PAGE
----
Terrorist scare tests Obama’s campaign claim; not far on the ‘path to defeat’

Even as the White House insisted that the U.S. has made great strides in the war against terrorism under President Obama, the president’s spokesman acknowledged Monday that officials cannot rule out the possibility that the latest terrorist plot apparently discussed between top al Qaeda operatives could jeopardize the U.S. homeland.

Fresh details emerged about the nature of the threat that will keep U.S. embassies in 19 Middle Eastern and African cities closed for the rest of the week, as U.S. and allied security officials continued to grapple with a threat that all sides in Washington agreed was the most credible one in years.


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White House spokesman Jay Carney told reporters that the threat “could potentially” extend beyond the Middle East. “We cannot be more specific,” he said, declining several times to rule out U.S. territory as a target. But Mr. Carney, in the same briefing Monday, had to justify Mr. Obama’s claims over the past year that al Qaeda was on the “path to defeat” under his leadership.

It was revealed Monday that an intercepted communication between al Qaeda global leader Ayman al-Zawahri and a top operative in Yemen about an impending major attack sparked the unprecedented Obama administration response.

The secret message originally was thought to refer to an operation in Yemen, but intelligence analysts later concluded the strike could be more widespread and U.S. embassies and other diplomatic posts in the region could be targeted, The Associated Press reported Monday evening, citing an unidentified U.S. intelligence official and a Middle East diplomat. The Yemeni government also was reportedly on high alert, with beefed-up security at major government buildings and checkpoints.

The State Department last week announced the closure of 22 embassies and consulates, following reports that al Qaeda might strike Western targets this week, around the end of the Muslim observance of Ramadan. Through the end of the week, 19 sites will be closed because of what officials are calling “an abundance of caution.” With Britain, France, Germany and the Netherlands having joined the United States in closing their embassies in the Yemeni capital, Sanaa, several U.S. lawmakers briefed on the intelligence have said the threat was the worst they had heard of since Sept. 11, 2001.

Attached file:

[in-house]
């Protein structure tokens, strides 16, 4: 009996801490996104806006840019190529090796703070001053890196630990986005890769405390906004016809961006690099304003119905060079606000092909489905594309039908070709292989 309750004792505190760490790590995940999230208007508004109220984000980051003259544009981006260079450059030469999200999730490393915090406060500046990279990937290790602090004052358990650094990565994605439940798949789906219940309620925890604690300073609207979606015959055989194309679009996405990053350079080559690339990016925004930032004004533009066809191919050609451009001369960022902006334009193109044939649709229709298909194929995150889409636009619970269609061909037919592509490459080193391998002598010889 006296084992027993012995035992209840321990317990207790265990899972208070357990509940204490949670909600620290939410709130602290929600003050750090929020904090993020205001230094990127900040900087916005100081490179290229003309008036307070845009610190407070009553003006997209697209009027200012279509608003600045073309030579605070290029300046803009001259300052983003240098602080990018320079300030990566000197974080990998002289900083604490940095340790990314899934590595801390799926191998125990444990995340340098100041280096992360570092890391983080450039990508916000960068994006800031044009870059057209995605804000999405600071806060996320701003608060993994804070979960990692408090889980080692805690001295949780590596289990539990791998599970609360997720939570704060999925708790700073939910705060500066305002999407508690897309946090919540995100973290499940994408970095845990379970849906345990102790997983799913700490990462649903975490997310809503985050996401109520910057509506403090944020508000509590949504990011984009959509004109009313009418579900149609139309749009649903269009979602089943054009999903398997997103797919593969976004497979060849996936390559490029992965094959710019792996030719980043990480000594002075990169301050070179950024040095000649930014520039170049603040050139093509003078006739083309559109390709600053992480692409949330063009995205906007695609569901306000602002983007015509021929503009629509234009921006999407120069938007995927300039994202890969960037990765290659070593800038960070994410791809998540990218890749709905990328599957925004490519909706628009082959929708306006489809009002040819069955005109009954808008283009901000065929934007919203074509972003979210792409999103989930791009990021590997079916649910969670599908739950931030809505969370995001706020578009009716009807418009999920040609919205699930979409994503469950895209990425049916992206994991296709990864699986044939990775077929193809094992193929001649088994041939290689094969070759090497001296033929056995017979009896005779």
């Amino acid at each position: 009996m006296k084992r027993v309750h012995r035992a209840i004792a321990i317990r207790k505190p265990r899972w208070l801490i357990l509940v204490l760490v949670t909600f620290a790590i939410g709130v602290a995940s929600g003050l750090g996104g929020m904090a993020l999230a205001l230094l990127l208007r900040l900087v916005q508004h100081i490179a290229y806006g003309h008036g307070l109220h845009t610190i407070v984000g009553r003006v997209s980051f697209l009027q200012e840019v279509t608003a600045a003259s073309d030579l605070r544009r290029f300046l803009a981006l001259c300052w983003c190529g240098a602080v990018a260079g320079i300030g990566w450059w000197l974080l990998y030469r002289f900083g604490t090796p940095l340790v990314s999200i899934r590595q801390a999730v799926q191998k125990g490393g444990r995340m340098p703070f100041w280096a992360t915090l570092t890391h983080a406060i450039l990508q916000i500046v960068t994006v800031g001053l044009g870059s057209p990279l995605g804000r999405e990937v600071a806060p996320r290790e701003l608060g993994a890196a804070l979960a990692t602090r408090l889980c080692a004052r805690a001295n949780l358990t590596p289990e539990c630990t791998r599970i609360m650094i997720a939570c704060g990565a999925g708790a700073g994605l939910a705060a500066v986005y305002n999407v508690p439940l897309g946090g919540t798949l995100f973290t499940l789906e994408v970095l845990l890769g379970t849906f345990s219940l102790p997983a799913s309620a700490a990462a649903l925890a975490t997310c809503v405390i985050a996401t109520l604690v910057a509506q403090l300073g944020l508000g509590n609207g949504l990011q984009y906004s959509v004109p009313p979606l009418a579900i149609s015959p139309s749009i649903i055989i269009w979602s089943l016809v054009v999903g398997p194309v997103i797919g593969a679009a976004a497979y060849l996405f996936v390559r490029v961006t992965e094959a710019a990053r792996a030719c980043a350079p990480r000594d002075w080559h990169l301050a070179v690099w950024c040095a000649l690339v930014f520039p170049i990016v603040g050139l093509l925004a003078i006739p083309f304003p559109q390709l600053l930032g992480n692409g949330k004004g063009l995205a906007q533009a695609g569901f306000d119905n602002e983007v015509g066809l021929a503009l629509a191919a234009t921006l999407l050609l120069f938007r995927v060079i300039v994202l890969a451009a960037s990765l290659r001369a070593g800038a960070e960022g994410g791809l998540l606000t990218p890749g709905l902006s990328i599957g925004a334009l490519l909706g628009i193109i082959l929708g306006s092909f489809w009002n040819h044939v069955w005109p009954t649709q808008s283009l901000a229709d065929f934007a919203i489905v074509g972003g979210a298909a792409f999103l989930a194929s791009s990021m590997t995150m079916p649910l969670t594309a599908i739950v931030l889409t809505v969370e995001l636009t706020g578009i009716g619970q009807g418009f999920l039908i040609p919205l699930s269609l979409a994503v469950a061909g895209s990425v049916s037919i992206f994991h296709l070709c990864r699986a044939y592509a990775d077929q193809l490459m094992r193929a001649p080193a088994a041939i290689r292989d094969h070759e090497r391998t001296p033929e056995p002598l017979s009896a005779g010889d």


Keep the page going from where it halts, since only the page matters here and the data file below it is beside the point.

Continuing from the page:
Defensive White House

The massive mobilization of security assets left Mr. Carney and the White House scrambling to defend the president’s oft-stated claim on the campaign trail last year that al Qaeda had been decimated under his watch, unable to regroup after the 2011 mission that killed founder Osama bin Laden and other strikes that eliminated other top terrorist figures.


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But critics say the president’s own rhetoric about the state of the global war on terrorism is coming back to bite him.

In a major national security speech in May, Mr. Obama maintained that the global war on terrorism was essentially over and that al Qaeda’s stragglers “spend more time thinking about their own safety than plotting against us.”

Mr. Obama campaigned for re-election on the theme that al Qaeda was “on the run.” Vice President Joseph R. Biden’s favorite line on the campaign trail was, “Osama bin Laden is dead and General Motors is alive.” At the Democratic National Convention last year, John F. Kerry, now secretary of state, told the party faithful to wild applause, “Ask Osama bin Laden if he is better off now than he was four years ago.”

But less than a week after Democrats renominated Mr. Obama, terrorists linked to al Qaeda attacked the U.S. diplomatic outpost in Benghazi, Libya, killing four Americans, including Ambassador J. Christopher Stevens. No one has been brought to justice for those killings, and Obama critics say the result has only emboldened al Qaeda and its affiliates.

“A year has passed, and nobody’s paid a price,” Sen. Lindsey Graham, South Carolina Republican, said Sunday on CNN. “After Benghazi, these al Qaeda types are really on steroids, thinking we’re weaker and they’re stronger.”

On Monday, the White House parsed the administration’s claims of having al Qaeda on the “path to defeat” in light of the revelations of the past four days.

“There is no question over the past several years, al Qaeda core has been greatly diminished, not least because of the elimination of Osama bin Laden,” Mr. Carney said. “What is also true is that al Qaeda and affiliated organizations represent a continued threat to the United States, to our allies, to Americans stationed abroad, as well as Americans here at home.”

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About the Author
Guy Taylor

Guy Taylor

Guy Taylor is the National Security Team Leader at The Washington Times, overseeing the paper’s State Department, Pentagon and intelligence community coverage. He’s also a frequent guest on The McLaughlin Group and C-SPAN.

His series on political, economic and security developments in Mexico won a 2012 Virginia Press Association award.

Prior to rejoining The Times in 2011, his work was ...

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